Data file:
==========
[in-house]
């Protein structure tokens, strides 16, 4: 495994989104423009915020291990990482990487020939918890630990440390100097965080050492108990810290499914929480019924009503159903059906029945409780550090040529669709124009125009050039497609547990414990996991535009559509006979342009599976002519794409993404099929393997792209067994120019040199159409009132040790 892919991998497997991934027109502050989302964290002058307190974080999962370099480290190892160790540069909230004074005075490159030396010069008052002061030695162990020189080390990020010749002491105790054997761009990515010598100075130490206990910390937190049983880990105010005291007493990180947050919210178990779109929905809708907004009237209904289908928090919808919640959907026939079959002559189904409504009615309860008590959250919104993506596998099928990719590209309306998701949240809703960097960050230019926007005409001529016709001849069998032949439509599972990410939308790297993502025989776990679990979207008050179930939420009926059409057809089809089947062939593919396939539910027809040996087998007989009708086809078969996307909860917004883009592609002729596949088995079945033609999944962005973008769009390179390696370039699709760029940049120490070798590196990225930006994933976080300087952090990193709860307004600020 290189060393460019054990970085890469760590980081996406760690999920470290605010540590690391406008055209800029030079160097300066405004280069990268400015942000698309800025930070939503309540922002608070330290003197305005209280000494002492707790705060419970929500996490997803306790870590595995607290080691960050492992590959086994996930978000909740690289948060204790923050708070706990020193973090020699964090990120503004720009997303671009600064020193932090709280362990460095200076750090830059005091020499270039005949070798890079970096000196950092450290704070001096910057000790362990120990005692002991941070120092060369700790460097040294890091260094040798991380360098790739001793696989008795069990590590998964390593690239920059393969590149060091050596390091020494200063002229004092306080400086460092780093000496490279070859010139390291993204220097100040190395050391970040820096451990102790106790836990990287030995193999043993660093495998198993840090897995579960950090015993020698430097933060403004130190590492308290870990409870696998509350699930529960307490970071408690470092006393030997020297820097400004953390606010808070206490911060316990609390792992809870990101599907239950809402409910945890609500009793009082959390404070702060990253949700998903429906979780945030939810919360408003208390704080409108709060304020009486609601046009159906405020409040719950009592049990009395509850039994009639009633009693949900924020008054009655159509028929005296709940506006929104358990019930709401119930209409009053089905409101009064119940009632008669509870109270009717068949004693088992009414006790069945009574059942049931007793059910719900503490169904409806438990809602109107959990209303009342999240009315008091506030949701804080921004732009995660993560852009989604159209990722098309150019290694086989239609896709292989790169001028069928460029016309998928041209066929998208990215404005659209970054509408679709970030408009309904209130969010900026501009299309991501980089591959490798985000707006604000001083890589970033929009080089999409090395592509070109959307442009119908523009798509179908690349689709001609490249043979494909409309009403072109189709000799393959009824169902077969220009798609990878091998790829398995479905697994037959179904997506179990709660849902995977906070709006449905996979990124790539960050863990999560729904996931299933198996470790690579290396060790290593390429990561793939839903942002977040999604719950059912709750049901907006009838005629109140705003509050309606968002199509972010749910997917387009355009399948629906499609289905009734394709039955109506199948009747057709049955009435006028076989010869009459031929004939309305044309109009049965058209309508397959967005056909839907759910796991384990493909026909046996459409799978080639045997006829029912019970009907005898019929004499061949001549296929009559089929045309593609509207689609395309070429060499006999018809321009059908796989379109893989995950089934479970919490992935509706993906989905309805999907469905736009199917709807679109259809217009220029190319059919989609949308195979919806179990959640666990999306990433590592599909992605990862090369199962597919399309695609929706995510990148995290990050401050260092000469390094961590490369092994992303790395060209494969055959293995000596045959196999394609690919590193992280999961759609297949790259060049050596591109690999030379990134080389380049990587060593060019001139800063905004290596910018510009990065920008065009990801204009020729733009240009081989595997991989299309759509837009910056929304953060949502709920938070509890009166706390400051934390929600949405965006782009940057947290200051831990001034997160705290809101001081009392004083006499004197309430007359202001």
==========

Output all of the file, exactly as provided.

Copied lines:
[in-house]
């Protein structure tokens, strides 16, 4: 495994989104423009915020291990990482990487020939918890630990440390100097965080050492108990810290499914929480019924009503159903059906029945409780550090040529669709124009125009050039497609547990414990996991535009559509006979342009599976002519794409993404099929393997792209067994120019040199159409009132040790 892919991998497997991934027109502050989302964290002058307190974080999962370099480290190892160790540069909230004074005075490159030396010069008052002061030695162990020189080390990020010749002491105790054997761009990515010598100075130490206990910390937190049983880990105010005291007493990180947050919210178990779109929905809708907004009237209904289908928090919808919640959907026939079959002559189904409504009615309860008590959250919104993506596998099928990719590209309306998701949240809703960097960050230019926007005409001529016709001849069998032949439509599972990410939308790297993502025989776990679990979207008050179930939420009926059409057809089809089947062939593919396939539910027809040996087998007989009708086809078969996307909860917004883009592609002729596949088995079945033609999944962005973008769009390179390696370039699709760029940049120490070798590196990225930006994933976080300087952090990193709860307004600020 290189060393460019054990970085890469760590980081996406760690999920470290605010540590690391406008055209800029030079160097300066405004280069990268400015942000698309800025930070939503309540922002608070330290003197305005209280000494002492707790705060419970929500996490997803306790870590595995607290080691960050492992590959086994996930978000909740690289948060204790923050708070706990020193973090020699964090990120503004720009997303671009600064020193932090709280362990460095200076750090830059005091020499270039005949070798890079970096000196950092450290704070001096910057000790362990120990005692002991941070120092060369700790460097040294890091260094040798991380360098790739001793696989008795069990590590998964390593690239920059393969590149060091050596390091020494200063002229004092306080400086460092780093000496490279070859010139390291993204220097100040190395050391970040820096451990102790106790836990990287030995193999043993660093495998198993840090897995579960950090015993020698430097933060403004130190590492308290870990409870696998509350699930529960307490970071408690470092006393030997020297820097400004953390606010808070206490911060316990609390792992809870990101599907239950809402409910945890609500009793009082959390404070702060990253949700998903429906979780945030939810919360408003208390704080409108709060304020009486609601046009159906405020409040719950009592049990009395509850039994009639009633009693949900924020008054009655159509028929005296709940506006929104358990019930709401119930209409009053089905409101009064119940009632008669509870109270009717068949004693088992009414006790069945009574059942049931007793059910719900503490169904409806438990809602109107959990209303009342999240009315008091506030949701804080921004732009995660993560852009989604159209990722098309150019290694086989239609896709292989790169001028069928460029016309998928041209066929998208990215404005659209970054509408679709970030408009309904209130969010900026501009299309991501980089591959490798985000707006604000001083890589970033929009080089999409090395592509070109959307442009119908523009798509179908690349689709001609490249043979494909409309009403072109189709000799393959009824169902077969220009798609990878091998790829398995479905697994037959179904997506179990709660849902995977906070709006449905996979990124790539960050863990999560729904996931299933198996470790690579290396060790290593390429990561793939839903942002977040999604719950059912709750049901907006009838005629109140705003509050309606968002199509972010749910997917387009355009399948629906499609289905009734394709039955109506199948009747057709049955009435006028076989010869009459031929004939309305044309109009049965058209309508397959967005056909839907759910796991384990493909026909046996459409799978080639045997006829029912019970009907005898019929004499061949001549296929009559089929045309593609509207689609395309070429060499006999018809321009059908796989379109893989995950089934479970919490992935509706993906989905309805999907469905736009199917709807679109259809217009220029190319059919989609949308195979919806179990959640666990999306990433590592599909992605990862090369199962597919399309695609929706995510990148995290990050401050260092000469390094961590490369092994992303790395060209494969055959293995000596045959196999394609690919590193992280999961759609297949790259060049050596591109690999030379990134080389380049990587060593060019001139800063905004290596910018510009990065920008065009990801204009020729733009240009081989595997991989299309759509837009910056929304953060949502709920938070509890009166706390400051934390929600949405965006782009940057947290200051831990001034997160705290809101001081009392004083006499004197309430007359202001």